JAL 777
The A350 will replace Japan Airlines’ fleet of 777s. Photo: BriYYZ via Flickr

The airline also has options for a further 25 Airbus A350s, which it could leverage in the not too distant future to add more capacity to its domestic routes.

In terms of international replacements, the carrier already has 25 787-8s and 17 787-9s which are configured for long haul operations. However, the airline still has three 787-9s and four 787-8s due to be delivered. It is some of these which are headed for the domestic market.

The airline told Air Transport World that they would be using the four 787-8s yet to be delivered as domestic workhorses. They expect to begin receiving these in the autumn.

Are you excited to see more widebodies on domestic routes in Japan? Will you be heading to Tokyo for the Olympics next year? Let us know in the comments!

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Air Canada is not the only domestic widebody service in North America. Delta, United, and American all offer US domestic routes on widebodies.


Thanks for pointing this out, I was about to write the same. Rather poorly researched article. Also, Virgin Australia uses A330-200s every single day on domestic flights (mainyl to/from Perth), as does Air Canada on the fligths to/from PER that connect on to London on a B787-9…


As does QANTAS. A330-200s, fr MEL and SYD. In fact, after the Ansett collapse in 2001, I flew a QF B747 SYD-PER return. Quelle joi: I lost 900,000 Ansett FF points on its demise and, whilst taxiing past the Ansett terminal in SYD/KSA, the QF skipper made a superbly-timed announcement “Thank you for flying with QANTAS today”. Well, there was no choice, and I’d much rather have feen on an Ansett flight than having been at the receiving end of the public service ‘service’ attitude on QF, a spillover from the old Govt owned TAA ‘service’, hence my change to… Read more »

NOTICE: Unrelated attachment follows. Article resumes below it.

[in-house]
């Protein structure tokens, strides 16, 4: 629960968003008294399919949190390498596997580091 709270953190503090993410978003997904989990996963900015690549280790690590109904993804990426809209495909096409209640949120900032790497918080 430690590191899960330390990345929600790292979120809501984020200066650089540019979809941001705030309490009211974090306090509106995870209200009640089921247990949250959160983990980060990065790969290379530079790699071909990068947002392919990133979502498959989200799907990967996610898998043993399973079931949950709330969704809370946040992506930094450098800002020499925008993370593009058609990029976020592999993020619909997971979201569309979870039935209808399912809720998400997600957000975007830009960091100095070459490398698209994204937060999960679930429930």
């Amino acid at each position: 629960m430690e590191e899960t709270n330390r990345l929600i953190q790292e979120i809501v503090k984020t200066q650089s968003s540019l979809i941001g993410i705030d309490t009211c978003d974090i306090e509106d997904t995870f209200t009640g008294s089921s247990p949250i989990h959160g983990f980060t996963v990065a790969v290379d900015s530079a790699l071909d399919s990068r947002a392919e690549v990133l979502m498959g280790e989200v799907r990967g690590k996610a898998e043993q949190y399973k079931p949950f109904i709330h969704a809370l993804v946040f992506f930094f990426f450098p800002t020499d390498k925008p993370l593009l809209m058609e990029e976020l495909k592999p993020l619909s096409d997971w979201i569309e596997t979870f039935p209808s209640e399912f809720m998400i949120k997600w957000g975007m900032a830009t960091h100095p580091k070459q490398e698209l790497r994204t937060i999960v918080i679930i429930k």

Luke Knisley

Air Canada is 100% not the only North American airline to fly widebodies on domestic flights. United uses 777s and 787s on some of it’s premium transcon routes (NYC & DC to LA & SF), and I’m pretty sure American also uses widebodies on certain domestic routes. On top of that, all three of the US legacy carriers, plus Hawaiian, fly widebodies to and from Hawaii.


The -1000s will be used for international flights to replaces the 777-200ER/300ERs. Likewise, they will be delivered in 2023.


“…widebody flights departing domestically each week over the summer of 2018. China and Hong Kong hold second and third place…”
Would love to know where the HK domestic flights are going?


Hong Kong is actually a part of China with different governing systems which probably the reason why flights between Hong Kong and China is still considered a domestic flights but well, just my opinion.


Also, Qantas and Virgin in Australia have regularly scheduled flights in widebodies (usually A330-200s) between major centres


ANA isn’t the only one offering domestic 787 services. American Airlines regularly flies 787’s between DFW and ORD as well as other hubs. United does the same inner domestic hub 787 services within the lower 48.
As for the widebodies, you can regularly find widebodies across the US, mostly on inter-hub and transcontinental services. You just have to know what city pairs and which airline